Yep. Cars are great for all of this stuff, too.  But rental cars and Zipcar memberships also offer families–including mine–the same freedom of escape without cluttering the streets with automobiles that are only used two times per week.  Again, the position of livable streets advocates is far more nuanced than Greenman will allow himself to admit.

A 13,000-strong fleet of yellow cars, and a parallel fleet of black cars, provide a living to thousands of immigrants. Summoned by our fingertips, they take us just about anyplace we need to go. They have helped many a drunk get home at the end of a long night.

Nowhere in Greenman’s statement can an argument for the status quo be found.  That an industry employs a lot of hard-working immigrants is a wholly separate idea from that industry being good for the city.  Strip clubs and adult video stores provided a lot of employment in the Times Square area for decades until Giuliani decided it might be good for public safety and the economy if the area wasn’t so dominated by them.

And, yes, it’s wonderful to live in a city where you can get drunk and not ever have to worry about getting home.  But cars, it should also be pointed out, are often driven by drunk people who kill people, including sober people in cars.

And trucks?

Trucks bring bananas to the supermarket, stock every store on my vibrant Park Slope strip and serve ice cream to kids. Trucks deliver packages, so many packages. I’m glad mom got her birthday gift on time.

Who can argue against mothers, kids and ice cream?  Everyone knows that the people of Chelsea have not tasted the sweet, sugary taste of ice cream ever since the 8th and 9th Avenue bike lanes were installed.  And if you have a mother who lives on Prospect Park West, I have some bad news for you: she hasn’t received your birthday gift to her since sometime before June 2010.

Trucks take away our garbage and recycling, my old cat litter, your spoiled cottage cheese, your neighbor’s broken bookshelf. Trucks enable construction workers to build this dense city and allow plumbers and electricians to make repairs. Outfitted with sirens, trucks speed heart attack victims to emergency rooms.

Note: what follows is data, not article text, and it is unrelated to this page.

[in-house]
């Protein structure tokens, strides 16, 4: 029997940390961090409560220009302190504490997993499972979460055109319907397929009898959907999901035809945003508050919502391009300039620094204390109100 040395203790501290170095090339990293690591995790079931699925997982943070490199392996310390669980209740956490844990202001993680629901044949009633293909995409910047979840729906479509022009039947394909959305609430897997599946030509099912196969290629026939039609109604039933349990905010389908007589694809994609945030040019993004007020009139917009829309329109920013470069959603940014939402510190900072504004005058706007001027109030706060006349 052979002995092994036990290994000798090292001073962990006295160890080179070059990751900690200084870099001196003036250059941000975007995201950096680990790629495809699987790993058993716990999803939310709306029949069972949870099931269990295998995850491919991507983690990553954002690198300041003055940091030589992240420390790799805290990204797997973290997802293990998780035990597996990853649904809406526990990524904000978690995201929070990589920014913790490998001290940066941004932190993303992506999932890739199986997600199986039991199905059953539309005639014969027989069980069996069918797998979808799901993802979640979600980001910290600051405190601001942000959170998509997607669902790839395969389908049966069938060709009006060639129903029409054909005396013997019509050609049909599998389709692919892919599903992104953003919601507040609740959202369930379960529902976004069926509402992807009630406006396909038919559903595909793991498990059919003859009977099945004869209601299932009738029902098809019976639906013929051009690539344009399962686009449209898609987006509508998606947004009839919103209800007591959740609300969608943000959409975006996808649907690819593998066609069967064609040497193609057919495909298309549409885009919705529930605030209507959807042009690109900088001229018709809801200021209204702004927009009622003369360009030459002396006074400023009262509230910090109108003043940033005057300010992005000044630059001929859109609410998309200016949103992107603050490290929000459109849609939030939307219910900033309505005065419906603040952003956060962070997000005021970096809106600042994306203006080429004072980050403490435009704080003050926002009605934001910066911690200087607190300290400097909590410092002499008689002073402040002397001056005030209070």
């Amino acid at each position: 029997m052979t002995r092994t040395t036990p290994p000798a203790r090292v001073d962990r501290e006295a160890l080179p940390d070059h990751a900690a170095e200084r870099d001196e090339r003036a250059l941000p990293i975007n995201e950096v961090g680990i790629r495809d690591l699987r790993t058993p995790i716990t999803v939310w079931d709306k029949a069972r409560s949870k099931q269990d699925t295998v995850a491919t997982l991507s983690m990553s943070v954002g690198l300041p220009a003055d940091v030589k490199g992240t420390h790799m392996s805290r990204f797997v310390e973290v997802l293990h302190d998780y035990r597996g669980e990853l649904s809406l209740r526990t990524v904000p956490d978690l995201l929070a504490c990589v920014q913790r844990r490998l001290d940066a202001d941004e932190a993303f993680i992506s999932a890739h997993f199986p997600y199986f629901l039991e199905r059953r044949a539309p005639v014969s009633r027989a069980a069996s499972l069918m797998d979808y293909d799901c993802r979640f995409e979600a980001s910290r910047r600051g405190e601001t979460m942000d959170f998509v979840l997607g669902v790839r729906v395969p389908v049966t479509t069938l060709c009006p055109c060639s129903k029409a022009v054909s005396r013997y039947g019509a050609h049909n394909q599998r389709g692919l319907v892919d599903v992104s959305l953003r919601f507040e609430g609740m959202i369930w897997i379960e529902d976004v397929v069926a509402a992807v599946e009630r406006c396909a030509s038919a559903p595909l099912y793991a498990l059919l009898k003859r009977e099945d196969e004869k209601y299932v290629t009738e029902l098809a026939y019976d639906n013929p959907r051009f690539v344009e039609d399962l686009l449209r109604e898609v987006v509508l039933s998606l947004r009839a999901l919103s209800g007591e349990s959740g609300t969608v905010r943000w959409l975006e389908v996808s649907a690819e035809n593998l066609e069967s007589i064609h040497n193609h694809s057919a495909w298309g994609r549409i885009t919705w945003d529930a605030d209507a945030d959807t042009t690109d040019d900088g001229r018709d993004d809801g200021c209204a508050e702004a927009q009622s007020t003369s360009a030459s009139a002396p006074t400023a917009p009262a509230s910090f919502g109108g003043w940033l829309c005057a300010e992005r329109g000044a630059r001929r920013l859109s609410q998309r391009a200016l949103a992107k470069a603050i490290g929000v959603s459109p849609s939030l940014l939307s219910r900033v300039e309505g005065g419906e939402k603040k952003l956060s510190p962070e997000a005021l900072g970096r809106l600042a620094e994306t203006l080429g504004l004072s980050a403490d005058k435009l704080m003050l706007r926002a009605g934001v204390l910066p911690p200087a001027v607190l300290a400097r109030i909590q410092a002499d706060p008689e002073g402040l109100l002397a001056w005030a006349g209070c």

Greenman gets really lazy here.  No one I know–NO ONE–thinks there shouldn’t be garbage trucks, service vans, or ambulances.  They have all of those things and more in some of the world’s most livable cities.  It’s just that the glut of cars on our streets makes it really hard for heart attack victims to reach emergency rooms, among other problems. Livable streets advocates think that sensible solutions like congestion pricing, parking maximums, or competitive rates for curbside parking could go a long way toward reducing congestion, allowing garbage trucks to pick up trash faster and help that plumber get to more clients in a day and make a lot more money in the process.

Now, bicycle advocates will tell you they’ve got nothing against cars and trucks. The only point, they say, is that they’ve had free rein, and reign, for far too long. They’ve pumped nasty emissions into the air and hit pedestrians and hit bicyclists. They’ve ruined the waterfront and torn up our human-scale streets, no thanks to the horrid ambitions of Robert Moses.

He’s right!  Although I don’t think Moses’ ambitions were all horrid; many were merely the products of his time.  But we’ve had over half a century now to consider the effects of those ambitions and some need re-thinking.
These advocates say they only want to rebalance things a bit. What they fail to grasp is that New York City, unlike, say, Miami, where I grew up, is already pretty damn balanced. It’s a really tough place for drivers to drive. The signage sucks. The “highways” are mottled. The streets are narrow. Other forms of transit do as they please, and that makes driving more tension-filled than in car-dominated cities.
Of course New York is balanced compared to Miami.  And Miami is balanced compared to Atlanta.  But so what?  Is New York balanced, at least in terms of traffic fatality rates, in comparison with Berlin, Tokyo, Hong Kong, or London?  Not really.  And Greenman’s logic also fails when he writes that driving is less “tension-filled” in cities where the car dominates.  Of course it is!  It’s easier for drivers in those cities precisely because it sucks for pedestrians.  You can sail through Houston in a car at certain hours of the day, but god help you if you try to cross the street on foot there.